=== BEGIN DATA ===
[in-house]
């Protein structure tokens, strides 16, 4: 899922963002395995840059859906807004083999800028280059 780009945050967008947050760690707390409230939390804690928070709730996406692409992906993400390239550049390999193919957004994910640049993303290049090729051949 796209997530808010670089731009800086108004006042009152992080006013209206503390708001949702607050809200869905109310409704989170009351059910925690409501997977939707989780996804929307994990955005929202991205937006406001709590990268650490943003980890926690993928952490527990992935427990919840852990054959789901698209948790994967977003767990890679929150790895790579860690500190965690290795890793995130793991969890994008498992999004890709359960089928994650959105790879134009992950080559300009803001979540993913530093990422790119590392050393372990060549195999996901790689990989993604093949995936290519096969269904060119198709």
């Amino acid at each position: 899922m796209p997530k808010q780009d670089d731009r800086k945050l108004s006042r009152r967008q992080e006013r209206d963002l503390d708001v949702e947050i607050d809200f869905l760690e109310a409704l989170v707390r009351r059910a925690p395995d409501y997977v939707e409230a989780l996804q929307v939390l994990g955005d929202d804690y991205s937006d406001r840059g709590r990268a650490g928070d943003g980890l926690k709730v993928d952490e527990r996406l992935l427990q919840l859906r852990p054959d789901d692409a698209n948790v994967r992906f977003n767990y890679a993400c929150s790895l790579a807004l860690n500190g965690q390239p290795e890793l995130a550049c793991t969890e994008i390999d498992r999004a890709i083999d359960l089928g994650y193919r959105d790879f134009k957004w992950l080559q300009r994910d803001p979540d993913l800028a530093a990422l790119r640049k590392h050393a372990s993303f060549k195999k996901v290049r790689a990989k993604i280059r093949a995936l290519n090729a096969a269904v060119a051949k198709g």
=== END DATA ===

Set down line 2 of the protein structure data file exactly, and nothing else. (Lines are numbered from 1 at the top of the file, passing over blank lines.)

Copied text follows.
């Protein structure tokens, strides 16, 4: 899922963002395995840059859906807004083999800028280059 780009945050967008947050760690707390409230939390804690928070709730996406692409992906993400390239550049390999193919957004994910640049993303290049090729051949 796209997530808010670089731009800086108004006042009152992080006013209206503390708001949702607050809200869905109310409704989170009351059910925690409501997977939707989780996804929307994990955005929202991205937006406001709590990268650490943003980890926690993928952490527990992935427990919840852990054959789901698209948790994967977003767990890679929150790895790579860690500190965690290795890793995130793991969890994008498992999004890709359960089928994650959105790879134009992950080559300009803001979540993913530093990422790119590392050393372990060549195999996901790689990989993604093949995936290519096969269904060119198709």